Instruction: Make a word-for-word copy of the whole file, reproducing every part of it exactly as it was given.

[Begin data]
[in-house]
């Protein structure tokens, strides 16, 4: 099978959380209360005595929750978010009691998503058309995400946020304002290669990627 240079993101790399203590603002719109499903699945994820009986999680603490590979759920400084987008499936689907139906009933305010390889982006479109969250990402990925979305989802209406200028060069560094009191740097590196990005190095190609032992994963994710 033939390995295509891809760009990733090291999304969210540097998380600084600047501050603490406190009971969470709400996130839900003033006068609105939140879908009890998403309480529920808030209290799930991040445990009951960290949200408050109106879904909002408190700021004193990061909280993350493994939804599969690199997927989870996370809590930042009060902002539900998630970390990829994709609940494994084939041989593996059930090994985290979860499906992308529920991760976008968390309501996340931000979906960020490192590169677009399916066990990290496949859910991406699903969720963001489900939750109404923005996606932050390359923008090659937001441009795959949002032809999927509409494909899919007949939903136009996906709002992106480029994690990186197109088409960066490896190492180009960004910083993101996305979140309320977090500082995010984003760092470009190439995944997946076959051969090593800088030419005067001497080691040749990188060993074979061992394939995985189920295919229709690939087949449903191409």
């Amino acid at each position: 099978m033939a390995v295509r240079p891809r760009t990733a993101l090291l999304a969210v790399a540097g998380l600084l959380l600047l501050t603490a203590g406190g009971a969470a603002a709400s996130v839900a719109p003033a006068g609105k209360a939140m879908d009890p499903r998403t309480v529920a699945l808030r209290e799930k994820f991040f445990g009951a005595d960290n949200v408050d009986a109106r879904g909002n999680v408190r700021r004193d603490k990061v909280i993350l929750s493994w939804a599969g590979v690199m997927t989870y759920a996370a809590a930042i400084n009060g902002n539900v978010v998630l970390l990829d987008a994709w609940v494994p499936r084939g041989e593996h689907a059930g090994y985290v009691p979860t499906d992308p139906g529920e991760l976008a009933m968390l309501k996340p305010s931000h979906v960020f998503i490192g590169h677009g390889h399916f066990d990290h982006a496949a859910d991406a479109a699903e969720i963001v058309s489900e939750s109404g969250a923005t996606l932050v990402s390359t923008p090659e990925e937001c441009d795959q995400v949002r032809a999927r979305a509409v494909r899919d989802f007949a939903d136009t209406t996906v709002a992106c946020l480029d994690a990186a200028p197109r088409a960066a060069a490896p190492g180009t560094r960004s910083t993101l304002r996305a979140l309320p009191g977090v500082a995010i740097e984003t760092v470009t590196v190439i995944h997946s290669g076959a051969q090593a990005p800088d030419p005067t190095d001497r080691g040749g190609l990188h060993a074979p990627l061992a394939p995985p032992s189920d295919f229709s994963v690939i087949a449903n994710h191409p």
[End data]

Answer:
[in-house]
């Protein structure tokens, strides 16, 4: 099978959380209360005595929750978010009691998503058309995400946020304002290669990627 240079993101790399203590603002719109499903699945994820009986999680603490590979759920400084987008499936689907139906009933305010390889982006479109969250990402990925979305989802209406200028060069560094009191740097590196990005190095190609032992994963994710 033939390995295509891809760009990733090291999304969210540097998380600084600047501050603490406190009971969470709400996130839900003033006068609105939140879908009890998403309480529920808030209290799930991040445990009951960290949200408050109106879904909002408190700021004193990061909280993350493994939804599969690199997927989870996370809590930042009060902002539900998630970390990829994709609940494994084939041989593996059930090994985290979860499906992308529920991760976008968390309501996340931000979906960020490192590169677009399916066990990290496949859910991406699903969720963001489900939750109404923005996606932050390359923008090659937001441009795959949002032809999927509409494909899919007949939903136009996906709002992106480029994690990186197109088409960066490896190492180009960004910083993101996305979140309320977090500082995010984003760092470009190439995944997946076959051969090593800088030419005067001497080691040749990188060993074979061992394939995985189920295919229709690939087949449903191409």
């Amino acid at each position: 099978m033939a390995v295509r240079p891809r760009t990733a993101l090291l999304a969210v790399a540097g998380l600084l959380l600047l501050t603490a203590g406190g009971a969470a603002a709400s996130v839900a719109p003033a006068g609105k209360a939140m879908d009890p499903r998403t309480v529920a699945l808030r209290e799930k994820f991040f445990g009951a005595d960290n949200v408050d009986a109106r879904g909002n999680v408190r700021r004193d603490k990061v909280i993350l929750s493994w939804a599969g590979v690199m997927t989870y759920a996370a809590a930042i400084n009060g902002n539900v978010v998630l970390l990829d987008a994709w609940v494994p499936r084939g041989e593996h689907a059930g090994y985290v009691p979860t499906d992308p139906g529920e991760l976008a009933m968390l309501k996340p305010s931000h979906v960020f998503i490192g590169h677009g390889h399916f066990d990290h982006a496949a859910d991406a479109a699903e969720i963001v058309s489900e939750s109404g969250a923005t996606l932050v990402s390359t923008p090659e990925e937001c441009d795959q995400v949002r032809a999927r979305a509409v494909r899919d989802f007949a939903d136009t209406t996906v709002a992106c946020l480029d994690a990186a200028p197109r088409a960066a060069a490896p190492g180009t560094r960004s910083t993101l304002r996305a979140l309320p009191g977090v500082a995010i740097e984003t760092v470009t590196v190439i995944h997946s290669g076959a051969q090593a990005p800088d030419p005067t190095d001497r080691g040749g190609l990188h060993a074979p990627l061992a394939p995985p032992s189920d295919f229709s994963v690939i087949a449903n994710h191409p």